"Have they been sent by the Warlords?" Jellybean asked.
"Nay," grunted the Dwarf. "They are an ancient people of our world, banished long ago to the Blizzard Mountains in the far north."
"Many things have gone amiss in Iltuvion, as the prophecies foretold," said Amphibolas.
More stones rattled around them.
"We must find shelter!" cried Amphibolas.
"There is a ledge below that overhang," called Oggi. "Come on!"
They struggled on, flattening themselves against the cliff as each new barrage clattered down upon them, and at last found shelter on the ledge. Boulders, stones and pebbles came rattling down, then glanced off the overhang and bounced harmlessly away from them. The shower of missiles stopped and they could again hear the snarls and howls of the eager Orcs.
They were trapped. They could not go on, and the Orcs were drawing nearer.
"Why don't they throw stones at the Orcs?" demanded Jellybean.
"They can see that the Orcs are hunting us," replied Amphibolas.
"They will only attack if the Orcs carry on up the mountain," said Oggi.
All the time the shouting, snarling Orcs drew closer.
Now Jellybean could see Snotrag in the lead, grinning as he led his gang towards their prey and pointing mockingly at the two poles which held the Things' trousers and would soon carry their heads.
Jellybean's rage overcame his tiredness, and an idea flashed into his mind. He had seen that the level ledge jutted out to the left beyond the overhang. As the Orcs reached the last slope below the Companions, he suddenly darted out into the open.
Instantly the rain of rocks and boulders came crashing down from the Trolls on the upper slopes. Jellybean sprang back at once, but the Orcs were caught unprepared. There were so many of them that it was impossible for the stones to miss. Howls of rage rose from the furious hunters as they scurried for shelter.
The respite was brief. On came the Orcs again. Jellybean got ready to make another dash, but Amphibolas stopped him.
"Even against Trolls a trick like that will not work twice," he said. "They will know where to aim and have their stones ready."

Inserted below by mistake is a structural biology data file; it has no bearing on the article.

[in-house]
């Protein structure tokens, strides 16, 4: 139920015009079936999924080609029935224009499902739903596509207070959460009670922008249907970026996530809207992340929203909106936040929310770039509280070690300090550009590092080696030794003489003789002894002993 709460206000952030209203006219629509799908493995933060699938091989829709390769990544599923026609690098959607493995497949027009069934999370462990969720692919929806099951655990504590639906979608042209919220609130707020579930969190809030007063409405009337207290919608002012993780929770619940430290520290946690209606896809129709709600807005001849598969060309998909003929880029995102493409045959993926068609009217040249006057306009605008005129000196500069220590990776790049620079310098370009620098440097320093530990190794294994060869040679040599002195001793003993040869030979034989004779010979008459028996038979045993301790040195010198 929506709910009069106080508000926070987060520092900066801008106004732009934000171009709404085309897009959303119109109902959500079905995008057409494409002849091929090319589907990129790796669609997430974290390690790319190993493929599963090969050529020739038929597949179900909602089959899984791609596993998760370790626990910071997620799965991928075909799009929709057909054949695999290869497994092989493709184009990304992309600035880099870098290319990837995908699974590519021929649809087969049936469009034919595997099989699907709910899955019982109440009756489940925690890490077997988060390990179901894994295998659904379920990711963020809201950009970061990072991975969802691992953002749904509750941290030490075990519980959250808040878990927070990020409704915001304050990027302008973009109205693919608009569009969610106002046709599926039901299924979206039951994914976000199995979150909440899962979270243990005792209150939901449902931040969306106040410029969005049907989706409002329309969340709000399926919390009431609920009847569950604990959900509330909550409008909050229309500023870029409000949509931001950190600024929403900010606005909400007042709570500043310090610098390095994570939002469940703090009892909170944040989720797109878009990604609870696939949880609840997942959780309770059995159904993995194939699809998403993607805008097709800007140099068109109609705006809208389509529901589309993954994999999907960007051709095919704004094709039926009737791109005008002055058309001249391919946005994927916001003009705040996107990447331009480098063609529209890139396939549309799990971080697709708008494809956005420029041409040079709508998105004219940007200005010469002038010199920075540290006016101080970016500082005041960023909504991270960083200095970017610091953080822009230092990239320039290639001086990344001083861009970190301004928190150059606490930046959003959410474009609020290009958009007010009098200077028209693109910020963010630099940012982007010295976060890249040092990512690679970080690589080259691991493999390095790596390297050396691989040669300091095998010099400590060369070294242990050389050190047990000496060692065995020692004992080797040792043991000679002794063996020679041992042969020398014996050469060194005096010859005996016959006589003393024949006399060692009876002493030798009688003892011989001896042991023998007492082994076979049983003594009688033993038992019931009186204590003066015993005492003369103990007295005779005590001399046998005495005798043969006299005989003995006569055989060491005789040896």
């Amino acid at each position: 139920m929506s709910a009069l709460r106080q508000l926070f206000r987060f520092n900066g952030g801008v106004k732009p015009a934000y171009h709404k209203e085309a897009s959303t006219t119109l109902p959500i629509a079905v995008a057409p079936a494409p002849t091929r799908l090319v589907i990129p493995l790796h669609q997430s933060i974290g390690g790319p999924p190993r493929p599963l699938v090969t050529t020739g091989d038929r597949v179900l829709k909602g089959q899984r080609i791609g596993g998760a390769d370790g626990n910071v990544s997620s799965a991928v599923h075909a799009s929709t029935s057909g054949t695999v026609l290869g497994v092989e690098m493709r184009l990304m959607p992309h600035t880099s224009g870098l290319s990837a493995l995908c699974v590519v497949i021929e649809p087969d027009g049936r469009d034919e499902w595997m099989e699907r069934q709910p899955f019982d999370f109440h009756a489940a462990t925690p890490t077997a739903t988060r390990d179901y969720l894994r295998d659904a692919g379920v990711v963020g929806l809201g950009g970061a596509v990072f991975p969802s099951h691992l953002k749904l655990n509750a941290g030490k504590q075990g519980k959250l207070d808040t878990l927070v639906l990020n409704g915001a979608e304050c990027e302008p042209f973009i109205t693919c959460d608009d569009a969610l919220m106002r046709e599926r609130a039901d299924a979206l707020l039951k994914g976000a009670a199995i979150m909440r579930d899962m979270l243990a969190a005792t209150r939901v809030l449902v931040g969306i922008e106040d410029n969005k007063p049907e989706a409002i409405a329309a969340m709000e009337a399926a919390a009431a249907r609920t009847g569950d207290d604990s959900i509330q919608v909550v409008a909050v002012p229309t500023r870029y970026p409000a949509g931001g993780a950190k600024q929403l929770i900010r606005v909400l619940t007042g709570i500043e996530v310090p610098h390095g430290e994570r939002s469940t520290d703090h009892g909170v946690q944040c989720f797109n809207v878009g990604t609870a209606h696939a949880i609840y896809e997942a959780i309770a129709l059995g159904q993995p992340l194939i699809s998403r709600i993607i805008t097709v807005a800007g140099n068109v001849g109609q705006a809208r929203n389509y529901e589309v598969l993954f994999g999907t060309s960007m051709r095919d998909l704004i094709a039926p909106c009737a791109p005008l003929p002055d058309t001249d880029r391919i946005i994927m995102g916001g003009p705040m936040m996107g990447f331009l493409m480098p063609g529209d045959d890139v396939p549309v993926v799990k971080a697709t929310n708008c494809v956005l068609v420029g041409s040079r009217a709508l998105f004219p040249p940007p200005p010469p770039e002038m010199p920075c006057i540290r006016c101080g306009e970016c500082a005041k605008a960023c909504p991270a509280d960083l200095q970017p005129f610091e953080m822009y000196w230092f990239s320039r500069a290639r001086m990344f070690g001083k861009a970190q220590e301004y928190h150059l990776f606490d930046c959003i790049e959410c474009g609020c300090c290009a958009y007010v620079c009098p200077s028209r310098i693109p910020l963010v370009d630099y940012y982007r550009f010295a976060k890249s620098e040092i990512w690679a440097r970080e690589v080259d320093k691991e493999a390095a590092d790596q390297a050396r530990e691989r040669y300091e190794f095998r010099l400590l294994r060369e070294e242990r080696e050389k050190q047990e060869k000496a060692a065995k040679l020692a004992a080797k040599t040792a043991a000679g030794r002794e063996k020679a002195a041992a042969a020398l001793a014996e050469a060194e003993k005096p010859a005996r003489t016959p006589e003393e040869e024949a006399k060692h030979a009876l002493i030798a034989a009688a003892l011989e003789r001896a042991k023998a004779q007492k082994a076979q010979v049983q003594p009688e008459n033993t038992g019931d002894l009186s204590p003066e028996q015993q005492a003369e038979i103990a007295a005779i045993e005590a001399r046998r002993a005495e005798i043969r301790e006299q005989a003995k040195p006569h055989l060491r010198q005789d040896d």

"Is there nothing we can do?"
"You have done enough, Jellybean," answered Oggi. "Now it is our turn."
"Oggi and I have loosened this boulder," explained Amphibolas. "Your daring escapade gave us just enough time."
"Here they come!" roared Oggi.
Elf and Dwarf together heaved. The massive boulder rocked, swayed, then overbalanced and thundered down the slope taking a minor avalanche of lesser rocks and scree with it. Screams of terror rose from the advancing Orcs. They scattered in howling fear. By some strange chance the great boulder, deflected by irregularities from its downward path, seemed to pursue with deliberate aim one in particular: Snotrag. Jellybean and Frobisher cheered it on as the fleeing goblin, too stupid even to get out of its way, strove his utmost to outrun it.
"Run, Snotrag!" yelled Jellybean. "You'll be squashed like billy-ho!"
"Supersonic!" shouted Frobisher. "The squashfulness will be terrific."
"It's coming for you, you goofy wimp!"
But the boulder did not squash Snotrag. At the last moment he turned aside, leapt wildly over a rock and a bush, then rolled and skidded down the slope and and fell with a squelch into a patch of bog.
"Yo, Snotrag!" howled Jellybean. "You should always wear a mudpack. It suits you."
"Get vem Fings!" raged Snotrag. "Kill 'em! Stick veir 'eads on poles!"
"Yeah!" chorused the Orcs, and on they came once more.
"Oh fish-hooks!" gasped Jellybean. "I was enjoying Snotrag's downfall so much I quite forgot our deadly peril. Now we're really in a hole."
"We shall sell our lives dearly," said Amphibolas. "Draw your swords, friends!"
"Wait! Wait!" roared Oggi. "Look! A hole! A hole! It's a ventilation shaft. We must be above the Dwarvish city under the Grey Mountains. Help me, Amphibolas! We must widen the entrance. Clear away these stones."
"Jellybean and Frobisher will help," said Amphibolas. "There is work for my bow."
As the boys hauled out the stones that had fallen into the entrance to the shaft they heard again and again the twang of Amphibolas' bow and the choked-off howl of its Orcish target.
"The way is clear!" cried Oggi. "Come! we must slide down. I'll go first. Be ready for anything! There may be Orcs below."
Oggi disappeared down the shaft, then Frobisher. Jellybean followed, and he heard Amphibolas behind him. The darkness was total. The shaft slanted steeply down and was hewn smooth. They sped, sliding and lurching, swiftly into the unknown heart of the mountain, and fell in a gasping, bruised and breathless heap, one on top of the other. Jellybean could see nothing. All was black.
"Do you suppose we've gone blind?" quavered Frobisher.
"There is no light down here," replied Amphibolas reassuringly.